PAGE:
A few years ago I felt led of the Lord to very carefully extend my ministry to social media. I sensed that God, through the Holy Spirit, had given me creative ideas, enabling me to communicate provocative thoughts to revive sleeping or spiritually dead saints. To help accomplish this, I design social media posters. I have now learned how to get a social media post out in front of several thousand believers within twenty minutes. However, my outreach posts were the very tool that someone recently used on Instagram to target me for a potential scam. I noticed that a woman, calling herself Karen, had been following me for a few weeks and was “loving” all of my posts. Initially, she seemed like a sincere ministry connection. Fortunately for me, because I am aware of the common practices of these “catfishing” scams, I was able to sense deception and get out of the conversation fairly quickly. Regrettably, in another season of my life as a single Christian man, I was not as wise.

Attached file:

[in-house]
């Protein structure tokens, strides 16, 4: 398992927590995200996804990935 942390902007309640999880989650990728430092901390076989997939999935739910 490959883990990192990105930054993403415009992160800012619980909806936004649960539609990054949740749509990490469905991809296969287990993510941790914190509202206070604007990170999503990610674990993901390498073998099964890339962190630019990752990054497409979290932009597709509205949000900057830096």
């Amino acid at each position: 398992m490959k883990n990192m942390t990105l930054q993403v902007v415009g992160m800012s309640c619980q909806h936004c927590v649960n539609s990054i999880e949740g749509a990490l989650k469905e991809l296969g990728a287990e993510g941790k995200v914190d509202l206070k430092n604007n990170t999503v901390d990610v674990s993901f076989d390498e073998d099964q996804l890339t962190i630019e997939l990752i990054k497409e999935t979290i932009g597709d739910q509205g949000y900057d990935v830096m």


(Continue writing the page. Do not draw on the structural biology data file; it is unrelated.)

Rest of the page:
A couple of years ago, I was contacted through a Facebook post by an African woman. She claimed to be “extremely blessed” by the posts and articles that I had written. Having done her homework, she even quoted back to me something that I had written in a conversation with a Christian brother on a Facebook feed from a year earlier! She then immediately started sending me pictures of herself. I could see that she was a very attractive woman and had a little daughter. She suggested almost immediately that we switch to the “What’s up” phone app. Convincing you to switch to a different app is one of the first things romance spammers do. At first, I was reluctant to respond, but everything seemed innocent and not at all high-pressure. To me, it seemed like the way any two people who were just getting to know each other would correspond.